To do this required several layers of state-of-the-art analyses and the development of new analysis tools. "In total, a suite of 10 computational, in vitro, and in vivo assays, were done on a small population of cells. This has led to robustness in our findings, but more importantly, it is also something which could potentially impact how we approach and analyze this type of data in the future," noted Parashar Dhapola, Ph.D. student, and co-author.

By using these approaches, the team was able to dive into the functional and molecular aspects of the early stages of hematopoiesis. Utilizing their expertise in basic stem cell biology, they determined a combination of surface markers to help enrich the stages of differentiation, allowing them to detect the transitional states along with their molecular features.

"We were able to identify cells that sit between stem cells and differentiated blood cells. These intermediate or transitional cells have features which somewhat resemble stem cells in terms of multipotency, but also display features of lineage-specific programs," revealed Ram and Göran.

This discovery provides a new way of looking at cell fate and the differentiation process - adding new knowledge and new methods of analysis to the knowledge base and serving as building blocks on which future research can be based. The group already has several experiments underway in the laboratory where they plan to study similar cell populations both in human samples and experimental models in aging and leukemia.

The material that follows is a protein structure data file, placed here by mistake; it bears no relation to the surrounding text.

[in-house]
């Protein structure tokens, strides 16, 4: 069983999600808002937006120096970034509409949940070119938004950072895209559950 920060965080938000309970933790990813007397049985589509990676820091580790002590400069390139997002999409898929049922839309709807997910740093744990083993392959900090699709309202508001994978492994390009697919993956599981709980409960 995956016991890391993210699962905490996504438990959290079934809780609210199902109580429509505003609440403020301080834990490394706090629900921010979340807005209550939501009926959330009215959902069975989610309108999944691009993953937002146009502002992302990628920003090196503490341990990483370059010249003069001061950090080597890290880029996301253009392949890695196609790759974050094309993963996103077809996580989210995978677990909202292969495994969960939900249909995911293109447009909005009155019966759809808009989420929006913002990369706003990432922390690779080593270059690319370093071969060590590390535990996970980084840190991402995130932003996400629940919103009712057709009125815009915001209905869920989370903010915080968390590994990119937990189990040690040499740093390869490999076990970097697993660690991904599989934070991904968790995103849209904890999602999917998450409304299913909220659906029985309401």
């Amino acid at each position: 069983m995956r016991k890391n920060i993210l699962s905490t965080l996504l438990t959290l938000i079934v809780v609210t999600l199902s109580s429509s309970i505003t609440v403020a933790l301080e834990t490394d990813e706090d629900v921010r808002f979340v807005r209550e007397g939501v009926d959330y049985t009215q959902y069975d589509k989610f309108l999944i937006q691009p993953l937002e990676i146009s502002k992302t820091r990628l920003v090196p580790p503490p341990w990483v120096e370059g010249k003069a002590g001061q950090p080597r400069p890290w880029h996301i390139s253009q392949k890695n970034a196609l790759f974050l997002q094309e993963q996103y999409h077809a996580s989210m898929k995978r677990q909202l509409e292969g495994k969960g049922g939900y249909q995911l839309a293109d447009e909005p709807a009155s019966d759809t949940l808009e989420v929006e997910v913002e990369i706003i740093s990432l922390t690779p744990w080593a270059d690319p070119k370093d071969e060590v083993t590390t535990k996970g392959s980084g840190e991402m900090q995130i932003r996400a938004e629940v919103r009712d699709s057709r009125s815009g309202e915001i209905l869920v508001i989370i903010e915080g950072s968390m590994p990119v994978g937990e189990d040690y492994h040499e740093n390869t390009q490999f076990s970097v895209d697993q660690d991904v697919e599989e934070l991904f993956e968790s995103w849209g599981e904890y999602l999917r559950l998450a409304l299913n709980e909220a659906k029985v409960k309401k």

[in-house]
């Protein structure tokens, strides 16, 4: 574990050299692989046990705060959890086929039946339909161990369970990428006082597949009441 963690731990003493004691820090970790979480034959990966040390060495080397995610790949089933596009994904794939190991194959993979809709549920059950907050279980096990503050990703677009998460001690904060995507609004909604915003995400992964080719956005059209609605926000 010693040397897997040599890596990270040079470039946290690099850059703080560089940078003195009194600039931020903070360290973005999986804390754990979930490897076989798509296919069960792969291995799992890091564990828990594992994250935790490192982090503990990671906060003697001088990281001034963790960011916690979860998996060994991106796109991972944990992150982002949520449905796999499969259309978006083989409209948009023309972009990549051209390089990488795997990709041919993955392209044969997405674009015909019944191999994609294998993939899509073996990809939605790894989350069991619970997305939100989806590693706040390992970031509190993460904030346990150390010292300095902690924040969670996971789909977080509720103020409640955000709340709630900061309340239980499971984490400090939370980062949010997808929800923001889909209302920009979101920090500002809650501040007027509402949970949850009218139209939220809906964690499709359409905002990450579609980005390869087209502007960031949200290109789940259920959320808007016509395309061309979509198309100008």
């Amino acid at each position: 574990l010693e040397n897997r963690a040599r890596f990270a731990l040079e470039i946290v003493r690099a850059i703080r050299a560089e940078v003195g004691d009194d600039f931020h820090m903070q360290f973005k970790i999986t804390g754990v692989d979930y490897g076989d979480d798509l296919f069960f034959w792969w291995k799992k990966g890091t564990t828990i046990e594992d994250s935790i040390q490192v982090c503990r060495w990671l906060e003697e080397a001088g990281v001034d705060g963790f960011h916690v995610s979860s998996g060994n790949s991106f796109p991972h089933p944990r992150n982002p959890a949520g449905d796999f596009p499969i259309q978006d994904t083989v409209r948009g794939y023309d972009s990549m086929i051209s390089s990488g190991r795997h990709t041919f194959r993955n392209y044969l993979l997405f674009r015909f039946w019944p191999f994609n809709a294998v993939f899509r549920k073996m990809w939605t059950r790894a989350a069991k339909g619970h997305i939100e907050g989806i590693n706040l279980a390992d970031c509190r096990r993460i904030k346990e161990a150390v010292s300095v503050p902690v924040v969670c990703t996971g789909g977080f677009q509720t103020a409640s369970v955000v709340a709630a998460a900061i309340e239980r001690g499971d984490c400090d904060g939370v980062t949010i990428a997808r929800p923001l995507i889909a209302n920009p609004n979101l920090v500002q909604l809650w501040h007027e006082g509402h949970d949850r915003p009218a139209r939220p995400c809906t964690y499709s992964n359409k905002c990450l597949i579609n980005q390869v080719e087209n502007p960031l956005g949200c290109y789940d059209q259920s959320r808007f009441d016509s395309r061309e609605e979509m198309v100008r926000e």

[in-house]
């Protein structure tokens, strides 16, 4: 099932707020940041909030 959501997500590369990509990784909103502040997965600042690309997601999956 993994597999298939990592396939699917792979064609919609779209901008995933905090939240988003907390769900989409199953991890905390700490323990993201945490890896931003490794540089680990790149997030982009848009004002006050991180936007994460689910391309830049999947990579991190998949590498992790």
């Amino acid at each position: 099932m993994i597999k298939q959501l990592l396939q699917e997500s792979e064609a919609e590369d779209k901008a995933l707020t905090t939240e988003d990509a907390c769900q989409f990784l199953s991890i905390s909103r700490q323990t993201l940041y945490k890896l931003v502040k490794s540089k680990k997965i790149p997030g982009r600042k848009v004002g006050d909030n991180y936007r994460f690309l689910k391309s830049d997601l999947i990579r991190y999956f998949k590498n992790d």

"While this research is very basic in its nature, the knowledge gained on how a cell decides to differentiate can impact our understanding of leukemia, as many leukemic cells fail to differentiate. Additional research is needed going forward, but these transitional cells will be interesting to study further as they can possibly help in better understanding the origin of leukemia,"concluded Göran and Ram.

This study was conducted in collaboration with principal investigators of three research groups based at the Lund Stem Cell Center including Dr. David Bryder, Dr. Ewa Sitnicka, and Dr. Charlotta Böiers. It was also supported by grants from the Swedish Cancer Society (Cancerfonden), the Ragnar Söderberg Foundation, the Knut and Alice Wallenberg Foundation, the Swedish Research Council, the Swedish Society for Medical Research, and the Swedish Childhood Cancer Foundation (Barncancerfonden).


Göran Karlsson

Principal Investigator
PhD, Associate Professor
Division of Molecular Hematology

Phone: + 46 46 222 12 61
Mail: Goran [dot] Karlsson [at] med [dot] lu [dot] se

Ram Krishna Thakur

Postdoctoral Researcher, PhD
Division of Molecular Hematology

Email: ram_krishna [dot] thakur [at] med [dot] lu [dot] se

Fatemeh Safi

Ph.D. Student
Division of Molecular Hematology

Email: Fatemeh [dot] safi [at] med [dot] lu [dot] se

Parashar Dhapola

Ph.D. Student
Division of Molecular Hematology

Email: Parashar [dot] dhapola [at] med [dot] lu [dot] se


Find out more about the Research Group on Stem Cells and Leukemia


Read the full scientific article “Concurrent stem- and lineage-affiliated chromatin programs precede hematopoietic lineage restriction,” in Cell Reports, 10 May, 2022.


Learn more about this topic through the group's previous work on "The Tetraspanin CD9 Affords High-Purity Capture of All Murine Hematopoietic Stem Cells," in Cell Reports, 29 August, 2013.